The last and longest process is to find someone experienced to help set you up for success, and BE PATIENT.  One of my favorite, and a little old fashioned, methods to drum up both land access and maybe a mentor is to head to farm country.  Meeting a few folks in your local ag community is #1 just plain healthy, but #2 beneficial in your hunting process.  The men and women who own and steward their land are inherently the best wildlife conservationists as well.  They understand intimately the process of managing resources for healthy domestic and wild animal herds.  And while you are there, volunteer to jump in and help with a few farm and ranch projects.  Many long-term hunting relationships are built and maintained around rich ag traditions like crop harvest, livestock branding, fixing fence or storm clean-up so be prepared to roll up your sleeves.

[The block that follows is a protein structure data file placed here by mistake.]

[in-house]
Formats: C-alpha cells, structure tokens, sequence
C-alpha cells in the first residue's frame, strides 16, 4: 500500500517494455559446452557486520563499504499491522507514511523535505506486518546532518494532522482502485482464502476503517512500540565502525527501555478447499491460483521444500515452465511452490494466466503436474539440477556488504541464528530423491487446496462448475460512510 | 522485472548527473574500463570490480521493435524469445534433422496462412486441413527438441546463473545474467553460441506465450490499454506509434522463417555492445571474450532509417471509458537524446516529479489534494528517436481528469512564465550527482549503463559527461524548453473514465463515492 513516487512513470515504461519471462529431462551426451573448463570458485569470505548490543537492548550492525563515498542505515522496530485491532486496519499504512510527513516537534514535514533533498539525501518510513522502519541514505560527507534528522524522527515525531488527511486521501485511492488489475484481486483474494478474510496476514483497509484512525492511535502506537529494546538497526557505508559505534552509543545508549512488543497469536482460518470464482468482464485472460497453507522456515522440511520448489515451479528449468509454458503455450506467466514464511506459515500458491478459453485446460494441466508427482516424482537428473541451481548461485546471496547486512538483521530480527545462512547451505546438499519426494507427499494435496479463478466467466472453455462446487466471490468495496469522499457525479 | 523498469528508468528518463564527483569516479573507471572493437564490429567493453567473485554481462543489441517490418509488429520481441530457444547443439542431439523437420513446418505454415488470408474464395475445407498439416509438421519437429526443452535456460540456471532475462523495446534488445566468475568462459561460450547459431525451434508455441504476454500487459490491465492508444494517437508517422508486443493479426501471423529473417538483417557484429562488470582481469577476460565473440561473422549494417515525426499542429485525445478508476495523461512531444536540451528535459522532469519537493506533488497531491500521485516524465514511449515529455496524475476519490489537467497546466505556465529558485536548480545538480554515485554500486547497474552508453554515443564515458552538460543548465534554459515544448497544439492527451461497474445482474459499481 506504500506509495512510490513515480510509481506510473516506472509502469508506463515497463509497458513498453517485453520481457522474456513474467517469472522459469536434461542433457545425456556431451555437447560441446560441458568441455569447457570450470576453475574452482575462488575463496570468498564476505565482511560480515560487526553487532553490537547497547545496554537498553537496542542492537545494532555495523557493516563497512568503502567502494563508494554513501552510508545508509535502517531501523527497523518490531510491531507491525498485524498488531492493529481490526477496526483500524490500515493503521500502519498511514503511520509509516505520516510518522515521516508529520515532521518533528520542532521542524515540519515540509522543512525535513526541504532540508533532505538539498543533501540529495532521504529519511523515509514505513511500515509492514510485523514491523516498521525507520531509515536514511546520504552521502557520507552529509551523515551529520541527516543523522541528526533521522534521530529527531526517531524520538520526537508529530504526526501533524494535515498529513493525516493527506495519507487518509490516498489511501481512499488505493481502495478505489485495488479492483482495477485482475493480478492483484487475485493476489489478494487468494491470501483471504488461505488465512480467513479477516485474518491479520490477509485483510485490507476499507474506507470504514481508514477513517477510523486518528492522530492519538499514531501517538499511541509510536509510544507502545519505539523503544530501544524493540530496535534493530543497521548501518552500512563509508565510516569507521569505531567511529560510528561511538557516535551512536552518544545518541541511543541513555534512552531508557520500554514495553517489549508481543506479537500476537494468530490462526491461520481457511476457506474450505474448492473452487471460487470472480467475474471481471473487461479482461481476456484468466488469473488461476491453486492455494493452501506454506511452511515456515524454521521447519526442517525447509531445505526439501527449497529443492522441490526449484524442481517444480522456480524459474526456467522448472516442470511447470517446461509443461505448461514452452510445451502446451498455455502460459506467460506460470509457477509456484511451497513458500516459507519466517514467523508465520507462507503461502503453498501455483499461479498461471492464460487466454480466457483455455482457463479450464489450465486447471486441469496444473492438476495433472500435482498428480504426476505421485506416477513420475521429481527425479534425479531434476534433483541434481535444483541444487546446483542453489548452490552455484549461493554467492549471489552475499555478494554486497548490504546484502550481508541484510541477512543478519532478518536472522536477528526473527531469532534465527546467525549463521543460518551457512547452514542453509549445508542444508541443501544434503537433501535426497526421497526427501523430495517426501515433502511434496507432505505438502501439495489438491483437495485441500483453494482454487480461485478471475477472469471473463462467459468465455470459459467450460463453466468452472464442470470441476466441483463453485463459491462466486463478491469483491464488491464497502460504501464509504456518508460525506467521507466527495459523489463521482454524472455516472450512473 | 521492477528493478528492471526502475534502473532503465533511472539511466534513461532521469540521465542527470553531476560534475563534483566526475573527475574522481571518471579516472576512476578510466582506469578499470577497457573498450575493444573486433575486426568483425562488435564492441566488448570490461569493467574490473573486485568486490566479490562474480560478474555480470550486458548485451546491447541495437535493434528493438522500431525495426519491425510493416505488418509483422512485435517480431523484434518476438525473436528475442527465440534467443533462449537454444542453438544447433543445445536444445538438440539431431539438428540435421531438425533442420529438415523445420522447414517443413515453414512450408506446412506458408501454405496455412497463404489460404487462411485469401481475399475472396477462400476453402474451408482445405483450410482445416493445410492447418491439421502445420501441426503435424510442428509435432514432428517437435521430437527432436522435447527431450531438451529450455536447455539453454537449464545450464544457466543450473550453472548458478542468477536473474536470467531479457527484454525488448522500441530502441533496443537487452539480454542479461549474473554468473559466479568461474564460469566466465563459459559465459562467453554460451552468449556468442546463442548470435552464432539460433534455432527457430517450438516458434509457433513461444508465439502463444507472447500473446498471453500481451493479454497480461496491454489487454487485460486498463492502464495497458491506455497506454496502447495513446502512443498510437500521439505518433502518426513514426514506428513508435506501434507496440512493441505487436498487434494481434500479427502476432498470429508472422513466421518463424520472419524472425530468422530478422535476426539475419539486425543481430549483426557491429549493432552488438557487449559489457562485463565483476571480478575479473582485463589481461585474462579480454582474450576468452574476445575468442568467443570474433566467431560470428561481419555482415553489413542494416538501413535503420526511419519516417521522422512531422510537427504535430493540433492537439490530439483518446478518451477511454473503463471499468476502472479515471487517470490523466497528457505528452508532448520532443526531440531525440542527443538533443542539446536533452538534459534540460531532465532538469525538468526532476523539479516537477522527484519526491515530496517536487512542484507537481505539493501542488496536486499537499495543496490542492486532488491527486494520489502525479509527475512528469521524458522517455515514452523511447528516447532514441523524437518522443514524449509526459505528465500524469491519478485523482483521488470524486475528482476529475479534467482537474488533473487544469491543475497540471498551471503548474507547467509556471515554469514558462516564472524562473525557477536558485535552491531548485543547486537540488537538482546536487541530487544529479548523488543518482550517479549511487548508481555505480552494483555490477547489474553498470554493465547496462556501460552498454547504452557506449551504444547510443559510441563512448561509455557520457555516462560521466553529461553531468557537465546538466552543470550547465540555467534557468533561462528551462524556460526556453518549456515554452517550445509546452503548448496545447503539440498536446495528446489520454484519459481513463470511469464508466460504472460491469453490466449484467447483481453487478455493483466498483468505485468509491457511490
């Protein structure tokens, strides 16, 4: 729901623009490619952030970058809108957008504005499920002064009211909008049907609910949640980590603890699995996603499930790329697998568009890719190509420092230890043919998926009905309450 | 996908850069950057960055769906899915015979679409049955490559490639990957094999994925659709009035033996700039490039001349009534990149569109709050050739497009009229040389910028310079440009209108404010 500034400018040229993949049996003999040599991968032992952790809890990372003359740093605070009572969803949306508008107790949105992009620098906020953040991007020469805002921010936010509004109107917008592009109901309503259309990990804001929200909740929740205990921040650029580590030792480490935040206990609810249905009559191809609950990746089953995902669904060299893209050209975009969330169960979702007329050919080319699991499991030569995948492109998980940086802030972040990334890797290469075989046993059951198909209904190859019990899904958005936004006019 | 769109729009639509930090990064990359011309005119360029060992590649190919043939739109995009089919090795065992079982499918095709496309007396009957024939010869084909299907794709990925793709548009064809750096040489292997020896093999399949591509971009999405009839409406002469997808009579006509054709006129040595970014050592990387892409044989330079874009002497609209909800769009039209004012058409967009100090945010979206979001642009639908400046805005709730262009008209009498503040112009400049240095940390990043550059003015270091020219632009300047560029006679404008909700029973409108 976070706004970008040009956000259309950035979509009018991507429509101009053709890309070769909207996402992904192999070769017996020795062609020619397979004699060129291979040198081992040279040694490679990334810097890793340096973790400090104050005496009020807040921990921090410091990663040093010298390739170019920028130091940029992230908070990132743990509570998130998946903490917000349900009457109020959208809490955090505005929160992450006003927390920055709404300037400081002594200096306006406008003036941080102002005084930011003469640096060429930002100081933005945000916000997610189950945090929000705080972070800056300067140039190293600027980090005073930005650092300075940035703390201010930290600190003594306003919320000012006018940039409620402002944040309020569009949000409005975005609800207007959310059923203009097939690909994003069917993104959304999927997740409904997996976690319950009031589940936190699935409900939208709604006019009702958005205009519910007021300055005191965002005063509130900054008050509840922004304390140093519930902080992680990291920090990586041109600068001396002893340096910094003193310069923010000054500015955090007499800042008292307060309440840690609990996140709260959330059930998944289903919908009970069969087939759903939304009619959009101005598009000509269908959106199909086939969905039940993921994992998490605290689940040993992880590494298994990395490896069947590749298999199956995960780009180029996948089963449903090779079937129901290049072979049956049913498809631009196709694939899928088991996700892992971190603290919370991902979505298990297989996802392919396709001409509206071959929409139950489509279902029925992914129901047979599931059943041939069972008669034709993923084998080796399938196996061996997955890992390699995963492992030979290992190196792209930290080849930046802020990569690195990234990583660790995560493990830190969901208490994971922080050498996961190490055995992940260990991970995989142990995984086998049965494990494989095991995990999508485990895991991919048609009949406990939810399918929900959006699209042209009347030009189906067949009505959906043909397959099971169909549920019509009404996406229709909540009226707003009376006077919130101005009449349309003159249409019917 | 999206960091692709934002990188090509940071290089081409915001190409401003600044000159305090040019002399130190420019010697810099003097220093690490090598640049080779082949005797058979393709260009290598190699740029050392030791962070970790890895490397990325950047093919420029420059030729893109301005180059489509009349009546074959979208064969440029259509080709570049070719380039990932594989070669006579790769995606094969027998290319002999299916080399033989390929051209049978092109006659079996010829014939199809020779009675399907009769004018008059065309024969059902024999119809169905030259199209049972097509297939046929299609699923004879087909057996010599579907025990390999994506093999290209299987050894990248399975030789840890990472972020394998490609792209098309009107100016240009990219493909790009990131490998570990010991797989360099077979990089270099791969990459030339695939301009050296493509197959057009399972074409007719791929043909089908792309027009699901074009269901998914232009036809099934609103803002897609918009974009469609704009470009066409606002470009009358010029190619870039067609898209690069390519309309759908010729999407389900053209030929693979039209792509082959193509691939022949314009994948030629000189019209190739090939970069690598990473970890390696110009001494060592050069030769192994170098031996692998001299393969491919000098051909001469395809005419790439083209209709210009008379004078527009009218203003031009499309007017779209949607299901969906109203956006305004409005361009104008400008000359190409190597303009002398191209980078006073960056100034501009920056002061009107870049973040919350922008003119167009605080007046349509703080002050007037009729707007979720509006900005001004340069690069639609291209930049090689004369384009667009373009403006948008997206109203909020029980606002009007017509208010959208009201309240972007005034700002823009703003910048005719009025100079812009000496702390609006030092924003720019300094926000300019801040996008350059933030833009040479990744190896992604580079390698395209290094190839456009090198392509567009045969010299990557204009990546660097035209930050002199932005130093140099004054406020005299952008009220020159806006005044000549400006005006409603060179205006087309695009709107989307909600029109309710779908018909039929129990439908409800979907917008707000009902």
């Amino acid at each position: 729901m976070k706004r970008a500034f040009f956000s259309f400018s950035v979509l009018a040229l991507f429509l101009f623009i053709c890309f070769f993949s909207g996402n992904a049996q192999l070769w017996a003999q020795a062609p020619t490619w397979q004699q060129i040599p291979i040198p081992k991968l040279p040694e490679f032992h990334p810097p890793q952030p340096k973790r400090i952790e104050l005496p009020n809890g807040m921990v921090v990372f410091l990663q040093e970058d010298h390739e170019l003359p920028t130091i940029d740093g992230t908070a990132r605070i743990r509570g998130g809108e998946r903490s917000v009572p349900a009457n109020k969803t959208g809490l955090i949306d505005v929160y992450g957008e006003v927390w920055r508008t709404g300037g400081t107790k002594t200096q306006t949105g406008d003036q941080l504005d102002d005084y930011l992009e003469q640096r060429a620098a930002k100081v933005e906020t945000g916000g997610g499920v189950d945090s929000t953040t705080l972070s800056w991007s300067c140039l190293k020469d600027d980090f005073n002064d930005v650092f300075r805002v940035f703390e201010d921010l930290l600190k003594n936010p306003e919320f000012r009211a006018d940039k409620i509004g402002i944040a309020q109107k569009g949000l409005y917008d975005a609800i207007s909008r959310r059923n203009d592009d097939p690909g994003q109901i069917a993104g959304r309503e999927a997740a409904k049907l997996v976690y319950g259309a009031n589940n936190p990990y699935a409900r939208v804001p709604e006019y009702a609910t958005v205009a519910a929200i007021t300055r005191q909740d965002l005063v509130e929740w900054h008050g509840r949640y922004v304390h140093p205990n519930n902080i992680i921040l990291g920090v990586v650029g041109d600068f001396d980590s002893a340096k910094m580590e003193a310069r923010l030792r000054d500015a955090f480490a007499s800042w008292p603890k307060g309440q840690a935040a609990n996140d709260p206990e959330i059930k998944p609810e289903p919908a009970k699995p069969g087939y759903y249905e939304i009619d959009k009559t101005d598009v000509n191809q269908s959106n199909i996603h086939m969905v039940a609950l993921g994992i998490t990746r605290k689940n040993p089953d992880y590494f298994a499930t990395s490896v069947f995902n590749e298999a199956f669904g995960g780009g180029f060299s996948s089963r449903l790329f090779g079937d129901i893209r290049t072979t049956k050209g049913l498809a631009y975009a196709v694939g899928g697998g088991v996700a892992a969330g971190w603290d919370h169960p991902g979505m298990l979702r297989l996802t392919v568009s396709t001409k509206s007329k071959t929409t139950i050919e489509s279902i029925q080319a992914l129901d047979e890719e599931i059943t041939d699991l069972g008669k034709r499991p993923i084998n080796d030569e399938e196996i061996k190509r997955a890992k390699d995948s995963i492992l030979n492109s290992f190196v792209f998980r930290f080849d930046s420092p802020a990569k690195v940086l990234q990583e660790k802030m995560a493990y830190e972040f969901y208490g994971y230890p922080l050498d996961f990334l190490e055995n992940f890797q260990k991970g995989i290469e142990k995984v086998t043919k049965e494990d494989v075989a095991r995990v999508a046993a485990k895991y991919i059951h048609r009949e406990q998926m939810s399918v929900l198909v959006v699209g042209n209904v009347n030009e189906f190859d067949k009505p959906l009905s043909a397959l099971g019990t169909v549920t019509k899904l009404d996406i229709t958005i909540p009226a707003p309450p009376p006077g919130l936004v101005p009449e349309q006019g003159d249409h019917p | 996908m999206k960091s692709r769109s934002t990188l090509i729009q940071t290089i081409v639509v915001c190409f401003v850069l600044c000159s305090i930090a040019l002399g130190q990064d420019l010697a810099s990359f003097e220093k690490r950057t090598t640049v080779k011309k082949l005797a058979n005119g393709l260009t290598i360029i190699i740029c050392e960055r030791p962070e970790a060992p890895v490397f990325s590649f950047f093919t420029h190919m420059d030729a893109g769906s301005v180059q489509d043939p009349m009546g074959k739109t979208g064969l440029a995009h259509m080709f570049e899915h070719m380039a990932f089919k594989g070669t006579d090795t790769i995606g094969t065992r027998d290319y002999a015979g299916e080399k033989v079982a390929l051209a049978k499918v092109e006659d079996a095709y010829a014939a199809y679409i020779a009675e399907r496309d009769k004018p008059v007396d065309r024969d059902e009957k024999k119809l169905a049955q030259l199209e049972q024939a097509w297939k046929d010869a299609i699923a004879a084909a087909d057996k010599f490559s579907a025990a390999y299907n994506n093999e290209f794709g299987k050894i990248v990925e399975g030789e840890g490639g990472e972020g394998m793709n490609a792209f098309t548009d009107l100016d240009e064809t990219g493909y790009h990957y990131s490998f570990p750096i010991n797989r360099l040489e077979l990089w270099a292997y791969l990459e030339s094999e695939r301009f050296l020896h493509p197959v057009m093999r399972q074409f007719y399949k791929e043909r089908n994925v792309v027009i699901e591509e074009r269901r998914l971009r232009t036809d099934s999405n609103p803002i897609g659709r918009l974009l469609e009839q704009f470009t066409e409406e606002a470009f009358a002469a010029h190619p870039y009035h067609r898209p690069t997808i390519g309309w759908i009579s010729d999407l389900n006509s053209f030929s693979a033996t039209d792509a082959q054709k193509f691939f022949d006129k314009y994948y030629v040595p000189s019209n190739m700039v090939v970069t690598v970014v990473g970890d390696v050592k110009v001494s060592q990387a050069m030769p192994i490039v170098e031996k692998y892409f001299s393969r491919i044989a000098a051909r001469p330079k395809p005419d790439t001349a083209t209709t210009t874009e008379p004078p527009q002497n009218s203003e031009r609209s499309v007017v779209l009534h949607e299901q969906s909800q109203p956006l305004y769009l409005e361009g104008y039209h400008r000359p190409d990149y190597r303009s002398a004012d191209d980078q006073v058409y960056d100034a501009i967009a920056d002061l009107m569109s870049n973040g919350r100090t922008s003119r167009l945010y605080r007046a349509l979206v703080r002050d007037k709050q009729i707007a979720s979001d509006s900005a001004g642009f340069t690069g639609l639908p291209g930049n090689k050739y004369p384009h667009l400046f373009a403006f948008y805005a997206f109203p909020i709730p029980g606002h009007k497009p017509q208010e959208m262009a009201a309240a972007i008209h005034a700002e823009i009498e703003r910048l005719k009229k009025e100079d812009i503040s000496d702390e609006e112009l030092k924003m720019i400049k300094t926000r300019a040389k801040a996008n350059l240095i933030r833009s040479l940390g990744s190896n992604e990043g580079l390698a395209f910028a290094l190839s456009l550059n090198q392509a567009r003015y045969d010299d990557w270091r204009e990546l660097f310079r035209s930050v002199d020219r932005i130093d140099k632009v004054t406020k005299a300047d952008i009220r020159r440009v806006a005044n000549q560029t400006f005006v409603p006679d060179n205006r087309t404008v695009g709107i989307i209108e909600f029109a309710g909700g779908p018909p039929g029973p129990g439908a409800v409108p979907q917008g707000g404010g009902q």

Most states also have programs sponsored or operated by their game, fish, and natural resource departments.  These will range from formal mentor type events to locations and advice for becoming proficient with your weapon, or just help navigating available public land access.  Head back to our state by state resource page to get started. 

    Seasoned hunters also know a big part of our responsibility is to foster the conservation of the land and wildlife we all love.  To end like this section began, just BE PATIENT.  Those of us who have spent a great deal of time earning our stripes are more than willing to help make your path to hunting success smoother than our own, but you will inevitably have to “get busted”, take an ill prepared trip to the field, miss a shot or two and a myriad of other stumbling blocks.  But learn, laugh, tell stories, enjoy the journey, and then celebrate each moment that everything comes together.

    We’ll see you out there!